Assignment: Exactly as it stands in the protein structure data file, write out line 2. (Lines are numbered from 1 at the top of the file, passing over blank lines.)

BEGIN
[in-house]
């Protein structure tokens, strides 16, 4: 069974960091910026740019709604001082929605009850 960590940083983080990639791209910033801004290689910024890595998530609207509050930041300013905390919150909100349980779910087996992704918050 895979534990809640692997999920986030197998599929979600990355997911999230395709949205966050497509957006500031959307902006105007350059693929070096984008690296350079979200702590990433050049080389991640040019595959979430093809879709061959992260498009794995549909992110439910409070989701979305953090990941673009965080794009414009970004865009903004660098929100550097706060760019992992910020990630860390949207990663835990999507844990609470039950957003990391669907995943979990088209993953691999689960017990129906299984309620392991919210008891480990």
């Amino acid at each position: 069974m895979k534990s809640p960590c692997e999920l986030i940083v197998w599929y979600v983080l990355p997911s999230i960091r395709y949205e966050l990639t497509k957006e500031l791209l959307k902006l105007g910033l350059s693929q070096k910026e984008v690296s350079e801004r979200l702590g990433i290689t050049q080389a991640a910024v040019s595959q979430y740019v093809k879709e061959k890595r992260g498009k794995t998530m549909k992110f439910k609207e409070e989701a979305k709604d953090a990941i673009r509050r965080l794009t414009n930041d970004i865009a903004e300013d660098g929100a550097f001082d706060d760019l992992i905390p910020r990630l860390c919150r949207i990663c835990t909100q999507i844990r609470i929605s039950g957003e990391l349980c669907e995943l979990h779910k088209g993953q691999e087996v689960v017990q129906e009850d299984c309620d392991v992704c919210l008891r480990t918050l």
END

């Protein structure tokens, strides 16, 4: 069974960091910026740019709604001082929605009850 960590940083983080990639791209910033801004290689910024890595998530609207509050930041300013905390919150909100349980779910087996992704918050 895979534990809640692997999920986030197998599929979600990355997911999230395709949205966050497509957006500031959307902006105007350059693929070096984008690296350079979200702590990433050049080389991640040019595959979430093809879709061959992260498009794995549909992110439910409070989701979305953090990941673009965080794009414009970004865009903004660098929100550097706060760019992992910020990630860390949207990663835990999507844990609470039950957003990391669907995943979990088209993953691999689960017990129906299984309620392991919210008891480990």